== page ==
Archive for Friday, March 15, 2013

Charter schools bill fails in Kansas House committee

March 15, 2013


— With both sides claiming they wanted what was best for students, a bill that would have expanded charter schools in Kansas was rejected on Friday.

House Bill 2320 failed on a 9-10 vote in the House Education Committee.

"This adds to public education and choices for children," said Committee chairwoman Kasha Kelley, R-Arkansas City, who was pushing for passage of the legislation.

But opponents criticized parts of the bill that said the new charter schools wouldn't be required to hire certified teachers, and they voiced fears that the schools would skim off top students from the public school system.

"I see this as a very dangerous trend for a district like mine," said state Rep. Melissa Rooker, R-Fairway.

Kelley responded that legislators should focus on helping students. Rooker said it was important that "we don't do damage to the public school that is for every student."

Charter schools are already allowed in Kansas but they operate within a school district and are subject to accreditation requirements. The Lawrence Virtual School is a charter school.

HB 2320 would have allowed any public or private post-secondary institution, the governing board of a city, county or local school board to authorize charter schools, which would be exempt from many state laws and regulations.

Only Republicans voted for the bill, while a mix of Republicans and Democrats voted against it.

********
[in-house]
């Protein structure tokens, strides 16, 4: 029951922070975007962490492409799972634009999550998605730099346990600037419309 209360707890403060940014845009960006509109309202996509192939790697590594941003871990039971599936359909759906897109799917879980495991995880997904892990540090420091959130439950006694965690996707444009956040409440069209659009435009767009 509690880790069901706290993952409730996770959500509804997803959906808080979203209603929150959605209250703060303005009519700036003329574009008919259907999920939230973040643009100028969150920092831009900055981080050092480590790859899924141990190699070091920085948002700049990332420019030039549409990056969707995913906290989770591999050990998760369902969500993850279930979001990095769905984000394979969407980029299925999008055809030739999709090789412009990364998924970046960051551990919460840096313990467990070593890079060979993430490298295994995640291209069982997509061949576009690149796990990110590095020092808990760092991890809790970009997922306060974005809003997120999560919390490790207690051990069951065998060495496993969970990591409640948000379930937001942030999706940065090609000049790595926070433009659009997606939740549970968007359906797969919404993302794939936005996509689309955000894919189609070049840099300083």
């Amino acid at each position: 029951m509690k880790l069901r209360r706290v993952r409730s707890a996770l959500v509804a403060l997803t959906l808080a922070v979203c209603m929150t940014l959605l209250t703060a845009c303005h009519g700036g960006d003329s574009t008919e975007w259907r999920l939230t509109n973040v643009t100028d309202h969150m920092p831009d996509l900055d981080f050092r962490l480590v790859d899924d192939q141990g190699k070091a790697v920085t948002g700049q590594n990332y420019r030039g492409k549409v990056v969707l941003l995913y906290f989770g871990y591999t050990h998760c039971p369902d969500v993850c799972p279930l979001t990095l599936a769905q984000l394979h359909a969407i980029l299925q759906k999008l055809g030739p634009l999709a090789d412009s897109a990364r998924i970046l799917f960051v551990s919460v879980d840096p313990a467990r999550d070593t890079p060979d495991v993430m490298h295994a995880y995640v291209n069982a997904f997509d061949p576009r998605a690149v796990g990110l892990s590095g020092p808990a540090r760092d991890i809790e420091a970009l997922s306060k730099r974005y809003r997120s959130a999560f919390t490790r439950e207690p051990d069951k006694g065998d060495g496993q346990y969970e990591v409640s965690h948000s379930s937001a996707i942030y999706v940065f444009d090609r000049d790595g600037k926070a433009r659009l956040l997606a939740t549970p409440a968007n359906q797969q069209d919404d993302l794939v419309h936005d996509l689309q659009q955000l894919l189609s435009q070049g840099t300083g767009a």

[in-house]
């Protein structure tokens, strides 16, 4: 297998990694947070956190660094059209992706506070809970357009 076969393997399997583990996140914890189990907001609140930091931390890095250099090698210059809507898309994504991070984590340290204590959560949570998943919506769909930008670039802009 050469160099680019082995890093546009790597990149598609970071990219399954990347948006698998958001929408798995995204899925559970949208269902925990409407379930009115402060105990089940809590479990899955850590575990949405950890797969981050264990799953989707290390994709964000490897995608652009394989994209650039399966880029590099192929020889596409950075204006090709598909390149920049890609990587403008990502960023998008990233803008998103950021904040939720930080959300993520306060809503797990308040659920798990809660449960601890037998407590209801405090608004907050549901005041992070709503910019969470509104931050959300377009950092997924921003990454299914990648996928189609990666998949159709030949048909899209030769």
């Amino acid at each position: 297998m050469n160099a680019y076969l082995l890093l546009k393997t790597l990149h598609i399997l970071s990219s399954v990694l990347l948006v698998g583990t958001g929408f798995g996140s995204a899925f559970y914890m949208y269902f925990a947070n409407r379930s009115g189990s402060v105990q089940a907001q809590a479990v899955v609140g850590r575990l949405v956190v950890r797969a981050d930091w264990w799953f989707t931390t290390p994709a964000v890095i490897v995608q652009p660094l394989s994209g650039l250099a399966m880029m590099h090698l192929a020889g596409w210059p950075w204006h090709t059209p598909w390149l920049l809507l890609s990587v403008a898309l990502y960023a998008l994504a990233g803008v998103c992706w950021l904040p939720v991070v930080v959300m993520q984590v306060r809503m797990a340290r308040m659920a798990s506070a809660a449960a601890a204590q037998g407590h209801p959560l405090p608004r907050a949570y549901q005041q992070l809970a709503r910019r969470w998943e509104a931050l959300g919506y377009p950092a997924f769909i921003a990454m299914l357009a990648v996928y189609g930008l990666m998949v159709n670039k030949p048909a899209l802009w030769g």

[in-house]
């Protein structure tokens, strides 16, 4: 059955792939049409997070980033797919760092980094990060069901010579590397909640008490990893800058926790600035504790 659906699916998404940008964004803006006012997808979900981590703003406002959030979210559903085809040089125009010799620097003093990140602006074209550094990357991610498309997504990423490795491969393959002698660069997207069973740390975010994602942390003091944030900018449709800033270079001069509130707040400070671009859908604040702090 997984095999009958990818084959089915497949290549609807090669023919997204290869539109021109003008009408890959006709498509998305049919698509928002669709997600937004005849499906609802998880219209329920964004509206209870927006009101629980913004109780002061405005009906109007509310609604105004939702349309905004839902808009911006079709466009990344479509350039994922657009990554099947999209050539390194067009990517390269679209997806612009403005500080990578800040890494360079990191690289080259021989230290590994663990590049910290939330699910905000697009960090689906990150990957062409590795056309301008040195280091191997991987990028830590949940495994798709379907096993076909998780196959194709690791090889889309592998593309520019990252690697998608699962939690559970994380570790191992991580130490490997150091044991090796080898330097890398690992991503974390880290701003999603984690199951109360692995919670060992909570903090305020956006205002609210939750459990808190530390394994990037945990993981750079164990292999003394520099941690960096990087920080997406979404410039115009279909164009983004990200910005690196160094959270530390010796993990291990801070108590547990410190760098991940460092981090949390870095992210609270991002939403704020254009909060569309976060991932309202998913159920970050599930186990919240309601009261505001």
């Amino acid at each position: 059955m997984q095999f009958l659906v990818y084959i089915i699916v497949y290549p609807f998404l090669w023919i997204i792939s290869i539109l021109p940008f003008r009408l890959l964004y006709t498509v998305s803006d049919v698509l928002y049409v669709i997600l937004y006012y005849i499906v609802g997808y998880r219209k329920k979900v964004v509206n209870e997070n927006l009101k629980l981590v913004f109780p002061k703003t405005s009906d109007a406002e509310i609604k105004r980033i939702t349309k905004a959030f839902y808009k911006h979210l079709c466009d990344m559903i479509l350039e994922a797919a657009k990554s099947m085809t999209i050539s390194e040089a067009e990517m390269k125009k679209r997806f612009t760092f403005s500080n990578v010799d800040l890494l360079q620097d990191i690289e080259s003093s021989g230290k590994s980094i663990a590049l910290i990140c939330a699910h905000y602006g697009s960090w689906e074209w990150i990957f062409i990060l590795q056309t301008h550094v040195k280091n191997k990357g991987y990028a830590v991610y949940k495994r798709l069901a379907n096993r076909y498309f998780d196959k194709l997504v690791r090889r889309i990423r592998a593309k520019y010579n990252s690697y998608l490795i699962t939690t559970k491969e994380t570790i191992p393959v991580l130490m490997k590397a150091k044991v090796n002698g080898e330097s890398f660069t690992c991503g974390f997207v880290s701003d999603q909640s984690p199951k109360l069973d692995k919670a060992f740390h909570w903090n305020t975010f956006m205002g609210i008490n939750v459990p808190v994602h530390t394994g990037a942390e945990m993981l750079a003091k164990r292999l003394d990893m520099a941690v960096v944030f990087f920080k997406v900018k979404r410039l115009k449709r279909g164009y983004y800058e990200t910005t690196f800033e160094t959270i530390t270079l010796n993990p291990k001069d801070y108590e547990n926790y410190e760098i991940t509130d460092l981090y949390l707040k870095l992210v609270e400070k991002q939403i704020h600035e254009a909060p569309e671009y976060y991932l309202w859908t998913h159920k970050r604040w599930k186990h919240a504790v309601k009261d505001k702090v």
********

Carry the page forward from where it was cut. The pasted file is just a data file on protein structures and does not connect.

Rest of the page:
Greg Cooper 3 years, 7 months ago

Good God, a modicum of intelligence, at last.

Keep it up, Legislature. Maybe there is hope for Kansas, after all.

Nah, never mind.

imin88limbo 3 years, 7 months ago

Thank goodness! Rs and Ds in Kansas is the best news in these parts yet!

weeslicket 3 years, 7 months ago

whhaaaaatt?? they whaat?

how is such a result possible in our state?

Paul R Getto 3 years, 7 months ago

I agree. Sometimes even a blind pig can find an acorn. Under current law any school board can start a charter school that meets local needs. Without a local board, I assume the State Board of Education would supervise the charter schools. They have neither the time nor the expertise to do so. Article Six of the Kansas Constitution notes:

5: Local public schools. Local public schools under the general supervision of the state board of education shall be maintained, developed and operated by locally elected boards. When authorized by law, such boards may make and carry out agreements for cooperative operation and administration of educational programs under the general supervision of the state board of education, but such agreements shall be subject to limitation, change or termination by the legislature.

We know what this gang thinks of the Constitution, but they should leave well enough alone.

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